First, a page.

Once again, I profoundly thank the University of Cambodia, particularly Dr. Kao Kim Hourn and Dr. Toshu Fukami for honoring me and the others with this honorary doctorate degree.
The East Asia Cooperation Today and Prospects for Building the East Asia Community
I will now turn to my keynote address on the “The East Asia Cooperation Today and Prospects for Building the East Asia Community,” which is an important topic for our region at present and the years to come.
At present, East Asia, which is comprising the ten countries of Southeast Asia or ASEAN and the Plus Three countries in Northeast Asia, namely China, Japan and the Republic of Korea, has been regarded as a truly dynamic region, which sets to become another important political and economic pole in the world. This region under the current process of the ASEAN+3 cooperation, which started in 1997, has been moving ahead very fast, consolidating the gains rapidly, and deepening the cooperation into many areas. The ASEAN+3 cooperation is based principally on the high political commitment of the ASEAN+3 leaders, which has laid down an essential foundation for the East Asia Cooperation today. When the ASEAN+3 cooperation kicked off at the time the region was in fact facing a serious financial crisis and the impact of globalization.
It was against this backdrop that the region faced the common challenges, and it was not a matter of convenience but a matter of political and economic necessity that the ASEAN+3 cooperation emerged at the time. While there is no doubt that the cooperation between ASEAN and the countries in Northeast Asia started much earlier than in 1997, the cooperation among these thirteen countries gained greater momentum, more significant political and strategic weight, and certainly more economic clout in the post-1999 when the ASEAN+3 Leaders began to launch their cooperation under the banner of “East Asia Cooperation” for the first time.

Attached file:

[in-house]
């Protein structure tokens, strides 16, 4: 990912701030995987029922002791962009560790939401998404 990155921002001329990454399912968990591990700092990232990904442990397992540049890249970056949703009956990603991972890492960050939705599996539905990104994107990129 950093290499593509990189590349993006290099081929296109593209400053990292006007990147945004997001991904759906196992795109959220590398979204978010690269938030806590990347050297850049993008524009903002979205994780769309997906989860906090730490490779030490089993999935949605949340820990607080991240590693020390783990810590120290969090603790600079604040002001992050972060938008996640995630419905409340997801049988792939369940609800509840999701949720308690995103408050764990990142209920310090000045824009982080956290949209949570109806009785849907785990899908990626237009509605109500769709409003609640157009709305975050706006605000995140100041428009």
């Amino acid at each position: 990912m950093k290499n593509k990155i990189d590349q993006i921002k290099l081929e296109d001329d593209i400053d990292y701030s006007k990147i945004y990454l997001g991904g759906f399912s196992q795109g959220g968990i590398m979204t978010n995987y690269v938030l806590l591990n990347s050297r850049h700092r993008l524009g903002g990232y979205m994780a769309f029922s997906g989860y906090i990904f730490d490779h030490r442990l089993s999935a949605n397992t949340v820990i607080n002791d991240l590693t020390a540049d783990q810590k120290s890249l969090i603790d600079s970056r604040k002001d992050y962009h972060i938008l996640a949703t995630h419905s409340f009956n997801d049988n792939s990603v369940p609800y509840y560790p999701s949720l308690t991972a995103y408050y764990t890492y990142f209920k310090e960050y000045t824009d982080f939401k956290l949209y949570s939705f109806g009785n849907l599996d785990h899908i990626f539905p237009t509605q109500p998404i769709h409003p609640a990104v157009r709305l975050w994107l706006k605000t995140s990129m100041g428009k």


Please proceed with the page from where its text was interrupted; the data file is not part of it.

As the ASEAN+3 Leaders continue to meet annually, review their cooperation, reaffirm their commitment to work together, strengthen their cooperation, and deepen their partnership. Indeed, when they meet each time, I believe that the present ASEAN+3 cooperation will contribute significantly to the East Asia Cooperation and certainly the East Asia community in the long-term future. After all, the ASEAN+3 cooperation is the most dynamic form of cooperation in Asia today, which ASEAN is in the driver’s seat of this ASEAN+3 process.
Since the launching of the ASEAN+3 cooperation in 1997, the areas of cooperation have been widely expanded and so have the levels of dialogue between ASEAN and the Plus Three. In fact, the Joint Statement on “East Asia Cooperation,” which was adopted by the ASEAN+3 Leaders in 1999, has laid down the vision and strategic goals of the ASEAN+3 cooperation as well as the contribution to East Asia Cooperation as a whole. Following this important Joint Statement, we have the study of the East Asia Vision Group (EAVG) and the concrete recommendations of the East Asia Study Group (EASG), which initiated by President Kim Dae Jung of the Republic of Korea.
At the same time, during the last ASEAN+3 Summit in Bali, Indonesia in 2003, the Leaders indeed reaffirmed their cooperation so that the ASEAN+3 process will continue to achieve greater synergy through broader and deeper cooperation so as to advance the ASEAN+3 partnership. The current ASEAN+3 Cooperation continues to cover mainly political and security, economic, and functional areas of cooperation.
In my view, the ASEAN+3 Cooperation, as well as the ASEAN+1 cooperation with China, Japan, and RoK will continue to drive the East Asia Cooperation to a higher level, thus leading to the East Asia Community in the long-term future, which is ultimately the shared goal of the ASEAN+3. However, I would like to share my view on what, I believe, continues to constitute the main challenges for ASEAN+3 Cooperation or the East Asia Cooperation today.
First is the challenge of development gap within ASEAN and between ASEAN and the Plus Three countries. I think it is important that we continue to pay close attention to the development divide between ASEAN and the least developing country in ASEAN, which should not be allowed to continue to be marginalized by the impact of globalization. Certainly, ASEAN and particularly the least developing members should be encouraged under the IAI projects and other ASEAN schemes.